The BLM Wild Horse and Burro Program is on an unsustainable path that seems to be at or leading to natural regulation, potential starvation, and destruction of public land. Although I’m on the Wild Horse and Burro Advisory Board and have studied the issue closely for the past six years, I’ve never seen the 15-year plan for the BLM to get the program back on a sustainable track.
Under the Trump administration, Ryan Zine was appointed to be the Secretary of the Interior and Neil Bronze is no longer the director of the BLM. In today's world there is a veritable plethora of “complete” feeds available on the market. They promise to fulfill all of your horse's nutritional desires at a variety of prices.
These “complete feeds” are intended to give horse owners an easy out where nutrition is concerned. With his metabolic disorder, EPSM (equine polysaccharide storage myopathy) his diet had to be kept under tight control much like a child with diabetes.
In learning how to care for Gideon's health challenges, I have discovered that the diet he survived on is of great benefit to ALL horses. In our world of chemically laden bagged feeds, we forget that weight is not an indicator of the health of our horses (or dogs).
If this were true, then every overweight person in a fast food restaurant would be considered healthy too! Sadly the consequences of these depletion may not show up for possibly many years in the form of arthritis, weak bones, lowered immune system and overall ill health.
The natural diet of the horse is pasture grass and tender plants. Pasture grass isn't necessarily the problem, the type of horses we've developed and the lack of exercise are.
Those of us with easy keepers need to limit the amount of fresh grass our horses have access to. For the horse that is a hard keeper, however, good pasture provides the best nutrition.
It helps to have hay tested so that any shortfalls in vitamins and minerals can be compensated for with supplements. Thomas Shampoo / Getty Images Oats are a traditional grain fed to horses.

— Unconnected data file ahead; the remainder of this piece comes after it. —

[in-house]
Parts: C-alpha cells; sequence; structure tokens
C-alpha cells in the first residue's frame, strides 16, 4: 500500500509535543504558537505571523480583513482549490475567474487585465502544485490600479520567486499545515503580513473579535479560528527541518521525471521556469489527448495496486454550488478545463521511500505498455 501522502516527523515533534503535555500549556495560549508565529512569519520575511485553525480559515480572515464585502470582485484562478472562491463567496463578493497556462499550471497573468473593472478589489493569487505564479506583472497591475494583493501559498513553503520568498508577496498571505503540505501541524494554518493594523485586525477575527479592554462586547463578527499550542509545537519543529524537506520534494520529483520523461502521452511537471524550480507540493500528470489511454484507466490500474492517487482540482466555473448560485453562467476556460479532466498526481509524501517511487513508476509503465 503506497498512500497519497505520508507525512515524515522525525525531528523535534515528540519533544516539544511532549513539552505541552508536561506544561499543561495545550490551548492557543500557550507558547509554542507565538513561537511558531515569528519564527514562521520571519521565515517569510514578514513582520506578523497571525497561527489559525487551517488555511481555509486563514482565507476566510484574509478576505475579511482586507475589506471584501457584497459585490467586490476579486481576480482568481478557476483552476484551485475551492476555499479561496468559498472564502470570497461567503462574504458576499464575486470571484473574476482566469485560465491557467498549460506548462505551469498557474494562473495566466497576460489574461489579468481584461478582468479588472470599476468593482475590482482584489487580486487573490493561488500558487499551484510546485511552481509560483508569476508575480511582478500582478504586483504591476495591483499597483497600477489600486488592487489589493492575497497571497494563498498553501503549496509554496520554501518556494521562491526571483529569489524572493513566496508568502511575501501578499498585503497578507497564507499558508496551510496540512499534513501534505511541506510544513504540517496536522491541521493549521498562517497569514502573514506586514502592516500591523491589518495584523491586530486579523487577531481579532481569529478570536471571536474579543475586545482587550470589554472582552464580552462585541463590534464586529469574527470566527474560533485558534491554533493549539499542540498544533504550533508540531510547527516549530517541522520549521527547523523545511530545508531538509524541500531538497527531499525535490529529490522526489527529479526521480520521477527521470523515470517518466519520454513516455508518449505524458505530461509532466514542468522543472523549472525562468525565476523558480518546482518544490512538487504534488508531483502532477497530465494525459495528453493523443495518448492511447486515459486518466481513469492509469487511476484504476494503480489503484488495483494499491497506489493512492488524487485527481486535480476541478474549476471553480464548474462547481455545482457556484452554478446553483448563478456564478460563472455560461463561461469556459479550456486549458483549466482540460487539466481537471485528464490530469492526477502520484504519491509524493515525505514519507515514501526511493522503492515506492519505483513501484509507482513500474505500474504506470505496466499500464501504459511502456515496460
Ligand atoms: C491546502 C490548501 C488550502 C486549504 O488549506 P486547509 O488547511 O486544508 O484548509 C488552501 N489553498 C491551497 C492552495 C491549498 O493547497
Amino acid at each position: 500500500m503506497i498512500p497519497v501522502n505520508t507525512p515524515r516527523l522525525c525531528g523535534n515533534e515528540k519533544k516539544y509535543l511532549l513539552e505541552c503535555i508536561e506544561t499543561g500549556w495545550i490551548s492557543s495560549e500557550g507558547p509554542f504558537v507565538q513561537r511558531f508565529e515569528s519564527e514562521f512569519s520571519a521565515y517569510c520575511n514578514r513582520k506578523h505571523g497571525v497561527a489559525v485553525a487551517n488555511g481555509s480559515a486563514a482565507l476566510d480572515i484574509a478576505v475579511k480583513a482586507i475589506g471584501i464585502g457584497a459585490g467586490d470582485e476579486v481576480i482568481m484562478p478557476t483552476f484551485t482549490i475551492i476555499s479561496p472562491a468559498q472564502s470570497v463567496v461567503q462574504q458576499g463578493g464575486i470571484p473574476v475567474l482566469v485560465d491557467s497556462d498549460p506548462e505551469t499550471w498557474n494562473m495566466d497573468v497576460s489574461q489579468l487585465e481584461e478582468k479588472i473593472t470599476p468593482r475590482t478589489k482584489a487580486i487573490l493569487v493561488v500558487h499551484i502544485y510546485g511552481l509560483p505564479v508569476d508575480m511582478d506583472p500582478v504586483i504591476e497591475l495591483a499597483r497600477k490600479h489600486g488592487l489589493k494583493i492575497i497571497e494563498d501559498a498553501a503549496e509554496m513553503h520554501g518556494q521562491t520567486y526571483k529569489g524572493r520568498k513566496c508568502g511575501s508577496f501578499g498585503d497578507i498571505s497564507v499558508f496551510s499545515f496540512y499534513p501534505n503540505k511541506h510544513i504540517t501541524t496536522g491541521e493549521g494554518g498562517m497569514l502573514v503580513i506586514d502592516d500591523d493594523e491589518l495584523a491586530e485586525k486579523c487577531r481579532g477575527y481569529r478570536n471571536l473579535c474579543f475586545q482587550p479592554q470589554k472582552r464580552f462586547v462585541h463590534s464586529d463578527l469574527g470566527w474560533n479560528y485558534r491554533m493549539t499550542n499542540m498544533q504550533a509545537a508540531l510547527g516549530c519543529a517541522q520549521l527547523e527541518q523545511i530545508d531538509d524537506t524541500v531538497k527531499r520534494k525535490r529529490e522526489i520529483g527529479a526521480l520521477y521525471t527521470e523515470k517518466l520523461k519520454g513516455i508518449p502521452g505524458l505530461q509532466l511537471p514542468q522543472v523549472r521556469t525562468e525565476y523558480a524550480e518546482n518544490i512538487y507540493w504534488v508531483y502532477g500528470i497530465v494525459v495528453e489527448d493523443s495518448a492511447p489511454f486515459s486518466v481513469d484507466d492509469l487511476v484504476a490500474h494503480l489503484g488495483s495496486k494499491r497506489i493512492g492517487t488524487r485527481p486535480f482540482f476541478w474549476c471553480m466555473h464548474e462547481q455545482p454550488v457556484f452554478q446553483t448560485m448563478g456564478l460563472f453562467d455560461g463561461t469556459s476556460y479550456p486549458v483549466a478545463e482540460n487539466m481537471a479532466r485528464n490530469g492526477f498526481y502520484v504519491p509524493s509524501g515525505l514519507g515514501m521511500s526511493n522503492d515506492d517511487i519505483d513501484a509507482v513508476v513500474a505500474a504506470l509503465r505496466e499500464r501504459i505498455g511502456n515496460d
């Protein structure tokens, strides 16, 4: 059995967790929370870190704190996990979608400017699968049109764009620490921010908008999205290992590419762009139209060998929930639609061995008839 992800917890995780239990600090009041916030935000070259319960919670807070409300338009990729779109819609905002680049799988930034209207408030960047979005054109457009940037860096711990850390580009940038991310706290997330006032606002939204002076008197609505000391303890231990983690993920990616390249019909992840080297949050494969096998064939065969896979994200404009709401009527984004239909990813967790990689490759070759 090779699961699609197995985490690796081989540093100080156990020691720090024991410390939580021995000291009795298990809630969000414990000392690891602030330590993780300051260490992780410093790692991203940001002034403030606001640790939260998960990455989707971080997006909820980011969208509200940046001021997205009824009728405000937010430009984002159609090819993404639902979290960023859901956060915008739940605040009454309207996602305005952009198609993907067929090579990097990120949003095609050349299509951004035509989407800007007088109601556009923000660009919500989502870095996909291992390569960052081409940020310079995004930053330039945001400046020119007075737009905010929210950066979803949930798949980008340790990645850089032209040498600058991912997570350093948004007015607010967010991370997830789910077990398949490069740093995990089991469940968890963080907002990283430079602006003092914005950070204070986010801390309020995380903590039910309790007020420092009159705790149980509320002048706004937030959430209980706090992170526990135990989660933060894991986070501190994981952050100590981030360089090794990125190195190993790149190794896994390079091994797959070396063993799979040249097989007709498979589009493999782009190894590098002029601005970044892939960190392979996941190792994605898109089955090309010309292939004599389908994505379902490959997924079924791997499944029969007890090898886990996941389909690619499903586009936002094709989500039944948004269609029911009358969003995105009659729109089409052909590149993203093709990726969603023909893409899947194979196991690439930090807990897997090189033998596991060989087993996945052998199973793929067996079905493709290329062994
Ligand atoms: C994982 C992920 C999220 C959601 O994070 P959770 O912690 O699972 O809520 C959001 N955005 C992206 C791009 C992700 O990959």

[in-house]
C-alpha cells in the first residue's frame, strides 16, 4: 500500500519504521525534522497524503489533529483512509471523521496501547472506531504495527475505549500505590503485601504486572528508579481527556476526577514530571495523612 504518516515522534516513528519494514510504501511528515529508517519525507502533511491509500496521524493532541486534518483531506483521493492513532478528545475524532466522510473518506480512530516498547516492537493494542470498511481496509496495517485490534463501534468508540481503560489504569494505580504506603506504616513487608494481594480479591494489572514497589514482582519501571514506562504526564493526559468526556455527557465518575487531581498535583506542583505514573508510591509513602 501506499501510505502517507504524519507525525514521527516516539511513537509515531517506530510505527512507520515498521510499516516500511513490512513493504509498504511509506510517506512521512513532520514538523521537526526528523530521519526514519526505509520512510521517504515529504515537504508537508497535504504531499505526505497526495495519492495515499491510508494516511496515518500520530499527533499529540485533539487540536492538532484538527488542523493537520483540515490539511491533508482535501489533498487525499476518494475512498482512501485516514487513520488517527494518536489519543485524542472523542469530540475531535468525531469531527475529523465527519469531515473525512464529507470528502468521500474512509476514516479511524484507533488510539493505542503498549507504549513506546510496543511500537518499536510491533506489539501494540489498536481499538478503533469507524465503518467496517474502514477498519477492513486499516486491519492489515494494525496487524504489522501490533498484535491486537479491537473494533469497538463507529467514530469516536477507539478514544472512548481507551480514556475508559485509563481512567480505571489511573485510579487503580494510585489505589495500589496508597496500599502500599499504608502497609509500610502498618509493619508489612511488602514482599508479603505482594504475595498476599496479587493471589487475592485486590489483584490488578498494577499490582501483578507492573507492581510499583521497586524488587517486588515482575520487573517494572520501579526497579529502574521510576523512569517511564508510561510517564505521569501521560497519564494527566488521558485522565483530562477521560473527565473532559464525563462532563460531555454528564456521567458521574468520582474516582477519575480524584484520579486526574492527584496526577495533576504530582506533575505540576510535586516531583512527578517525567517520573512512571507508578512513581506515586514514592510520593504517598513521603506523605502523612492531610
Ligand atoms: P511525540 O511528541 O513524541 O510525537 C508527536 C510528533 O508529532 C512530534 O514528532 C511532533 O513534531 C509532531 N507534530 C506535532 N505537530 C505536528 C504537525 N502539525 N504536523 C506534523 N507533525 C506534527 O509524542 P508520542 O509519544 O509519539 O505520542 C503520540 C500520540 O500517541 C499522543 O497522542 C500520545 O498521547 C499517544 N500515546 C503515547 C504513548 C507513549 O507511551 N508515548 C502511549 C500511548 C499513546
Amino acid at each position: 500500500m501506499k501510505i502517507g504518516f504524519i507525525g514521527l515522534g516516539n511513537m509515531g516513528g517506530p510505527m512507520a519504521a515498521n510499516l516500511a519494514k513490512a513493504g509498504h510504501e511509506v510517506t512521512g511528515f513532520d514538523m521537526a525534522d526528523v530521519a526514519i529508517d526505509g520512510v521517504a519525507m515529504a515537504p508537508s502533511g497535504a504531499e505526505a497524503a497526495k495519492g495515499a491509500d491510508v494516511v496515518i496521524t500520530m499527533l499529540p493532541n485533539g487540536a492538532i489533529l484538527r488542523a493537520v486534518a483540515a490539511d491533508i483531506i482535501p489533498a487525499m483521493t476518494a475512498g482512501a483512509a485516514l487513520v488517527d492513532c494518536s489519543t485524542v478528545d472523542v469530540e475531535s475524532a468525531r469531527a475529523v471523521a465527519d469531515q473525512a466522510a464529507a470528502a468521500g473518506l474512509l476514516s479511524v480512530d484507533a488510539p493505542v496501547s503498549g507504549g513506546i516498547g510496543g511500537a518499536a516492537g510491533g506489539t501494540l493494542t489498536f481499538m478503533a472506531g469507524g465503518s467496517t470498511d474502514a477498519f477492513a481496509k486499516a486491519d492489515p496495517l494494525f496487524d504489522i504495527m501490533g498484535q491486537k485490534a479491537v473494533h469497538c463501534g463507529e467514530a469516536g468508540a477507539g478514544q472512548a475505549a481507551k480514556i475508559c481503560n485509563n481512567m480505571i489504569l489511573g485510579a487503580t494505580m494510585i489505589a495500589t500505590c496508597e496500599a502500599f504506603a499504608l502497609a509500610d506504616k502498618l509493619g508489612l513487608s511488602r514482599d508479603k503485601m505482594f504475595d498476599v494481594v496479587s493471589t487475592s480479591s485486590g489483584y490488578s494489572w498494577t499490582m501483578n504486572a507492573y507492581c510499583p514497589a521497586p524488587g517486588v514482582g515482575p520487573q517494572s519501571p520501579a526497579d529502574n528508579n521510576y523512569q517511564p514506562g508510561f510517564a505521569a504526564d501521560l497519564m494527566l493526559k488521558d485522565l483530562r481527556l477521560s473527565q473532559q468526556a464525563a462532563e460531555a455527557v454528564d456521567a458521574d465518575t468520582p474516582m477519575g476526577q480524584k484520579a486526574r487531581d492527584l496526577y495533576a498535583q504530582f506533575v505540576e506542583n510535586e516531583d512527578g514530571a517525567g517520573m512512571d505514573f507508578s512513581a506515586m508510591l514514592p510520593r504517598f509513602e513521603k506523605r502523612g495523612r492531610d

The seed head of grasses would be the closest thing a wild horse would come to eating grains in their natural environment. Grains that are grown, harvested and processed as we do now, are not natural foods for horses.
Grain also doesn't require the chewing time or contain the silica grass does and this can contribute to things like ulcers and dental problems. Concentrates are usually a mixture of things like grains, flaxseed, beet pulp, molasses for energy and flavor, bran, vitamins and minerals, and other ingredients.
Concentrate mixes, like grain, help make up for any shortfall in nutrition and provide a quick source of energy. Supplements such as salt and minerals may be included in a concentrate mix or may be offered separately.
Some people offer free-choice minerals as well, or it can be added into the horse's grain or concentrate meal. Many people find that salt is consumed more during the summer months than in the colder weather.
These tidbits may include things like apples, carrots or other favorite fruits or vegetables, handfuls of grain, sugar cubes or candies, or sometimes odd things like a bite of a hot dog or boiled egg. However, it may not be advisable to feed horses meat or too many sugary treats, including fruit.
Of course, a horse won't make the connection to the hamburger they ate an hour ago and the discomfort they're having now, so they'll probably eat any food they like over and over again. Treats need to be considered as part of the overall feeding plan and kept to a minimum if your horse needs to watch its weight.
A horse eating pasture grass probably won't drink as much water as one on a hay only diet. Don't be tempted to throw lawn clippings, garden refuse or compo stables over the fence.